News from the Friends of Nose Hill – June

Calgary Captured is a citywide citizen science program with remote motion-activated cameras to monitor wildlife in city parks. The project documents dogs and off-leash activity across natural environment parks. Although there were off-leash dogs in on-leash zones in all natural areas, Nose Hill was identified as a Park where education or enforcement should be considered.

Based on images of off-leash dogs, 89% of them were in on-leash zones. Although the number of leashed dogs varied, about the same proportion of dogs were leashed in designated off-leash parks as in on-leash parks, suggesting that dog owners behave similarly with respect to dog leashing regardless of leash rules.

The peak of human use in parks was spring to summer, with the highest in June, July, and November. Human and pet use was during the day in all seasons. Wildlife became more active at night while there was greater human use during the day. Some species visit Calgary Parks almost entirely at nighttime when humans and dogs are not there. Others, such as coyotes and less so deer, occupy the same space as human park users during morning and evening. Wildlife overlapped more with humans (with or without dogs) than with off-leash or solo domestic dogs.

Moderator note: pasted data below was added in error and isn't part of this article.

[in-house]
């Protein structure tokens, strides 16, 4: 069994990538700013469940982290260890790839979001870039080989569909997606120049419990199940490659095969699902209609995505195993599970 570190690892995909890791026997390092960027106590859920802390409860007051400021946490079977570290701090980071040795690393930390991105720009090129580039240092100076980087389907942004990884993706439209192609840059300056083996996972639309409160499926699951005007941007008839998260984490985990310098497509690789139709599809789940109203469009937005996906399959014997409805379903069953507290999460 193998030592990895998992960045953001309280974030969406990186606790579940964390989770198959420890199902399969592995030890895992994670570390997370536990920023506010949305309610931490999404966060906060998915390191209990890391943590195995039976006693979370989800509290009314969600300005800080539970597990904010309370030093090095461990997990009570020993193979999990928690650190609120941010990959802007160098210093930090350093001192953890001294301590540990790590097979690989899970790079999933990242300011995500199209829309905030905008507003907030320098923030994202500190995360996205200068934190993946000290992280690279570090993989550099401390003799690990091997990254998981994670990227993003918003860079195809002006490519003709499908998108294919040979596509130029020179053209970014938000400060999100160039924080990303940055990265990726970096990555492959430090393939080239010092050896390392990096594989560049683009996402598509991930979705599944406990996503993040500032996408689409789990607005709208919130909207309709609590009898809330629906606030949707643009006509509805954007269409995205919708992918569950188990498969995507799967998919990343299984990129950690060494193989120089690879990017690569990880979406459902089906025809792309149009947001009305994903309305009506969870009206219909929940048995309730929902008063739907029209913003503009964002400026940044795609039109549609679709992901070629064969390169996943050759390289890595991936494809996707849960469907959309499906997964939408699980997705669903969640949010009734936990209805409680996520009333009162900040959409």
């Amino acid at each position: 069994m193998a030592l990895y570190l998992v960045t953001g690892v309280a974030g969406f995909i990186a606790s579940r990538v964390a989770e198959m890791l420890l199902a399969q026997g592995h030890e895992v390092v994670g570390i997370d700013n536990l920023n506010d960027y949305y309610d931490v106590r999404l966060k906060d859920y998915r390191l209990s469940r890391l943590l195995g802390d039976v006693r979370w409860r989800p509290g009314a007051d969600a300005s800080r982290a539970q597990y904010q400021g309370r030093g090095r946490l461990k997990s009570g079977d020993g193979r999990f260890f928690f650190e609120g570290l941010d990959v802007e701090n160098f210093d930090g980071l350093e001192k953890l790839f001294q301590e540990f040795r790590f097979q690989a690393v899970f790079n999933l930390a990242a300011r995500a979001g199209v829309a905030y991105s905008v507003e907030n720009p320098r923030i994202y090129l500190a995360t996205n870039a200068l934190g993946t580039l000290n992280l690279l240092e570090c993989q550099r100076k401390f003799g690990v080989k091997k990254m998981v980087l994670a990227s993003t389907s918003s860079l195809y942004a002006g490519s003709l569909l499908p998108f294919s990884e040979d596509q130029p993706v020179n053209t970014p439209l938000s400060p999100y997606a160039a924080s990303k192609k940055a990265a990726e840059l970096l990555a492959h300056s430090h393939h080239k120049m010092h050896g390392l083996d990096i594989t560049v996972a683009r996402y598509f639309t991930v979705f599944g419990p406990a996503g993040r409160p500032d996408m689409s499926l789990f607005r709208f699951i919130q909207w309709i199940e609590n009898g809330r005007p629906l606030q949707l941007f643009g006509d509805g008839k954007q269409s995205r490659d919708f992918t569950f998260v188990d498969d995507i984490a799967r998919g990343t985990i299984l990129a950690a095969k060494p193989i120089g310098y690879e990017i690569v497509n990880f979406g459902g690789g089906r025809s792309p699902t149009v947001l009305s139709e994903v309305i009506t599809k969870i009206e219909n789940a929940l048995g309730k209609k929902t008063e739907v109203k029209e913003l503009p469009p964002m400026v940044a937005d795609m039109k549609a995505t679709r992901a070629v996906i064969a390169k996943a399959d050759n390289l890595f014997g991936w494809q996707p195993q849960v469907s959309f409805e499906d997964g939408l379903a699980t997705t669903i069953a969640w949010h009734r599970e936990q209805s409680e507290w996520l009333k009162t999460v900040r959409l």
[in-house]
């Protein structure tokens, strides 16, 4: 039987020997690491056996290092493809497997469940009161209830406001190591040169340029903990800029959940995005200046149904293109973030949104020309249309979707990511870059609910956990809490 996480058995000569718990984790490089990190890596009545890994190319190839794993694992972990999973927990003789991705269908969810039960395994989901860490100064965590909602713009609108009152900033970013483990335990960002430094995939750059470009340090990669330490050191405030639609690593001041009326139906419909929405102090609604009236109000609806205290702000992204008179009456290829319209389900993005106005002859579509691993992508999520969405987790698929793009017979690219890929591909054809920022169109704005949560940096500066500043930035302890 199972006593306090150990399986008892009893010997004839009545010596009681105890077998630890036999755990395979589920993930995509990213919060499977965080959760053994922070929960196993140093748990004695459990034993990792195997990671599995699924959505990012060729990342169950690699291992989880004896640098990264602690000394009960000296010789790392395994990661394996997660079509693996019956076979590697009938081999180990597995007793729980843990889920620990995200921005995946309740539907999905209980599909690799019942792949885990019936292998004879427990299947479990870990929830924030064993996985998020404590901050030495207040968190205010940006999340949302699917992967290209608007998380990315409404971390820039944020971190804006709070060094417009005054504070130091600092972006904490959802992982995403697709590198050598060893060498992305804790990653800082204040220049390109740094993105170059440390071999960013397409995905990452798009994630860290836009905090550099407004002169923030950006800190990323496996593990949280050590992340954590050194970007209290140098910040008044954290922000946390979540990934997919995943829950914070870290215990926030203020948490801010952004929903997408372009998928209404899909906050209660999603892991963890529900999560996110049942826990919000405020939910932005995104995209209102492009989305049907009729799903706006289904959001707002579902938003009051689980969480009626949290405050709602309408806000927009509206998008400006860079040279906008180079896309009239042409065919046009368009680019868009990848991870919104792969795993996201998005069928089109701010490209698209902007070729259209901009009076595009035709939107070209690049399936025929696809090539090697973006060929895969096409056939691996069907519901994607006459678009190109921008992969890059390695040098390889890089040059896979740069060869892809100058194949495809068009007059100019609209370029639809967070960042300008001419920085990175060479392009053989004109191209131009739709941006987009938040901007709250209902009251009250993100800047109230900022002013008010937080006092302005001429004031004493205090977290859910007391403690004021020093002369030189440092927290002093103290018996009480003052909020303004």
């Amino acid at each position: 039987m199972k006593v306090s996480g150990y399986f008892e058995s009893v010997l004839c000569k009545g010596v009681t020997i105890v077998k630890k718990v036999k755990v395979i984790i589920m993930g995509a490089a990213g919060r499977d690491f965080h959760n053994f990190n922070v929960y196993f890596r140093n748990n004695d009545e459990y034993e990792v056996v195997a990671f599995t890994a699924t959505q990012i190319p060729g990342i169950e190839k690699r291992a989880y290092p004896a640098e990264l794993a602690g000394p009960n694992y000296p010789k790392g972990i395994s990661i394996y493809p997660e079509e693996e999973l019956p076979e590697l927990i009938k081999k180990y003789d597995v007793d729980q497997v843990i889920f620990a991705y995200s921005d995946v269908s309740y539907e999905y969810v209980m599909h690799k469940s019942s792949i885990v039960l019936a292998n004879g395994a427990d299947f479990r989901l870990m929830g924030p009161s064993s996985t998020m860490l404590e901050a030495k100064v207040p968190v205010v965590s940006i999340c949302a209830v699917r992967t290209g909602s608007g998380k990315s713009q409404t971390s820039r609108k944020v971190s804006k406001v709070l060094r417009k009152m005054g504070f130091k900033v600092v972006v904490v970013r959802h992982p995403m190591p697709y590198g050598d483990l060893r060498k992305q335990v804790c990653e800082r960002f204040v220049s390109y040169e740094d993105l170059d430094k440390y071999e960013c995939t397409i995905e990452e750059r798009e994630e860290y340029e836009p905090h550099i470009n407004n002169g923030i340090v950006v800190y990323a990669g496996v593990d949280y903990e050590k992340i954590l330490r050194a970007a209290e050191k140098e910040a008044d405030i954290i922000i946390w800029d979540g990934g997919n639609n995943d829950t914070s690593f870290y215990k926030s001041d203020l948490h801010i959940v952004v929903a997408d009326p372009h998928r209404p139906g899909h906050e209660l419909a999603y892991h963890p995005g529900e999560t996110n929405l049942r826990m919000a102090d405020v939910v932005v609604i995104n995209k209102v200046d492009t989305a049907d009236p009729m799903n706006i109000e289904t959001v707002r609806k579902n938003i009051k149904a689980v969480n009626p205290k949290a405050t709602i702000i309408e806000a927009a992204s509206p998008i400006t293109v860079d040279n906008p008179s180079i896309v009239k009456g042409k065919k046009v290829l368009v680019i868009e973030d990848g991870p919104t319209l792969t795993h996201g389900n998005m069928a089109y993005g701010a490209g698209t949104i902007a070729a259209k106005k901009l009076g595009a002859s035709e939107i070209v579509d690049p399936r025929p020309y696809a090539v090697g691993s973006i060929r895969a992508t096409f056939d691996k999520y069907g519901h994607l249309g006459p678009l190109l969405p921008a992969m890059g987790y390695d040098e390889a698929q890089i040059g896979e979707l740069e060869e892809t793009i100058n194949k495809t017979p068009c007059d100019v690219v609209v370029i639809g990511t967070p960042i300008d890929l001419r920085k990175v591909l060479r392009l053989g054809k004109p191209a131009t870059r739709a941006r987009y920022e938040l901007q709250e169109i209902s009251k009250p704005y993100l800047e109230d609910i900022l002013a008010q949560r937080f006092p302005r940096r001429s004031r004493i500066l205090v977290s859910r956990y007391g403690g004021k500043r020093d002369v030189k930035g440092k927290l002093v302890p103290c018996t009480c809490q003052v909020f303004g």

Wildlife at Nose Hill appeared to avoid humans, being most active during night hours when human use was lowest. However, there was much lower wildlife activity in winter than in other seasons. Their activity peaked around dusk in summer. Ranging from the highest to the lowest, the images of species in Nose Hill Park were of human, domestic dog, white-tailed deer, human with dog, coyote, deer, mule deer, porcupine, striped skunk, and domestic cat. Wildlife corridors and safe movement near ring roads remain concerns.